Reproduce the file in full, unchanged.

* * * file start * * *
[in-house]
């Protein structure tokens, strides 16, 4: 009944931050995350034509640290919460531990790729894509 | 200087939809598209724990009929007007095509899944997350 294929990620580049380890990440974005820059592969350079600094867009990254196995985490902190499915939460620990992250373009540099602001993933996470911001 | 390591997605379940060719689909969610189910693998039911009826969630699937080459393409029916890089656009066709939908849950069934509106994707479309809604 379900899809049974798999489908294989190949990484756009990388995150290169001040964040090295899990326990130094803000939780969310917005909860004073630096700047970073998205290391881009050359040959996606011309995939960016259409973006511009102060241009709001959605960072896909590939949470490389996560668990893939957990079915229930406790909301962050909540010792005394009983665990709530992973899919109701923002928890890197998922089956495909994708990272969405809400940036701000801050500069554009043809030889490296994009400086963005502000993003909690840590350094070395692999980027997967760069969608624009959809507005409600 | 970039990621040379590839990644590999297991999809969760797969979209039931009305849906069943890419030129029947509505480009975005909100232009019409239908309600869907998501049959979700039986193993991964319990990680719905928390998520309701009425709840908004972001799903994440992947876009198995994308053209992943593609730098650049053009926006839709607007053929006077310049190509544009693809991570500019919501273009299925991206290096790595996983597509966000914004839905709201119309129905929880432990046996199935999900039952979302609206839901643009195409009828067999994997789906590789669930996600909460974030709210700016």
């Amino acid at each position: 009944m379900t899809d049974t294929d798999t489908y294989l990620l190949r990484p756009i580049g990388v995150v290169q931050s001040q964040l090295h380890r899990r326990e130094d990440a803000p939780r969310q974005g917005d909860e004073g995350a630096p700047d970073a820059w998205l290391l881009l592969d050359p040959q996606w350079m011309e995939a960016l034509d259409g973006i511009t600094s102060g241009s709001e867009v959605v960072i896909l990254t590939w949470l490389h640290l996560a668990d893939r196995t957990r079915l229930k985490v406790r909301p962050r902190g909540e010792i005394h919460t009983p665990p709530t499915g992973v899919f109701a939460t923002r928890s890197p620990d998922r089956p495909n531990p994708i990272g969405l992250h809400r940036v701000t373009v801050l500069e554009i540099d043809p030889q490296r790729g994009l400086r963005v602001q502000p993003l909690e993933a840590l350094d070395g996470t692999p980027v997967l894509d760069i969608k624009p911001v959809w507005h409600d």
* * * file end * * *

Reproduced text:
[in-house]
């Protein structure tokens, strides 16, 4: 009944931050995350034509640290919460531990790729894509 | 200087939809598209724990009929007007095509899944997350 294929990620580049380890990440974005820059592969350079600094867009990254196995985490902190499915939460620990992250373009540099602001993933996470911001 | 390591997605379940060719689909969610189910693998039911009826969630699937080459393409029916890089656009066709939908849950069934509106994707479309809604 379900899809049974798999489908294989190949990484756009990388995150290169001040964040090295899990326990130094803000939780969310917005909860004073630096700047970073998205290391881009050359040959996606011309995939960016259409973006511009102060241009709001959605960072896909590939949470490389996560668990893939957990079915229930406790909301962050909540010792005394009983665990709530992973899919109701923002928890890197998922089956495909994708990272969405809400940036701000801050500069554009043809030889490296994009400086963005502000993003909690840590350094070395692999980027997967760069969608624009959809507005409600 | 970039990621040379590839990644590999297991999809969760797969979209039931009305849906069943890419030129029947509505480009975005909100232009019409239908309600869907998501049959979700039986193993991964319990990680719905928390998520309701009425709840908004972001799903994440992947876009198995994308053209992943593609730098650049053009926006839709607007053929006077310049190509544009693809991570500019919501273009299925991206290096790595996983597509966000914004839905709201119309129905929880432990046996199935999900039952979302609206839901643009195409009828067999994997789906590789669930996600909460974030709210700016």
């Amino acid at each position: 009944m379900t899809d049974t294929d798999t489908y294989l990620l190949r990484p756009i580049g990388v995150v290169q931050s001040q964040l090295h380890r899990r326990e130094d990440a803000p939780r969310q974005g917005d909860e004073g995350a630096p700047d970073a820059w998205l290391l881009l592969d050359p040959q996606w350079m011309e995939a960016l034509d259409g973006i511009t600094s102060g241009s709001e867009v959605v960072i896909l990254t590939w949470l490389h640290l996560a668990d893939r196995t957990r079915l229930k985490v406790r909301p962050r902190g909540e010792i005394h919460t009983p665990p709530t499915g992973v899919f109701a939460t923002r928890s890197p620990d998922r089956p495909n531990p994708i990272g969405l992250h809400r940036v701000t373009v801050l500069e554009i540099d043809p030889q490296r790729g994009l400086r963005v602001q502000p993003l909690e993933a840590l350094d070395g996470t692999p980027v997967l894509d760069i969608k624009p911001v959809w507005h409600d």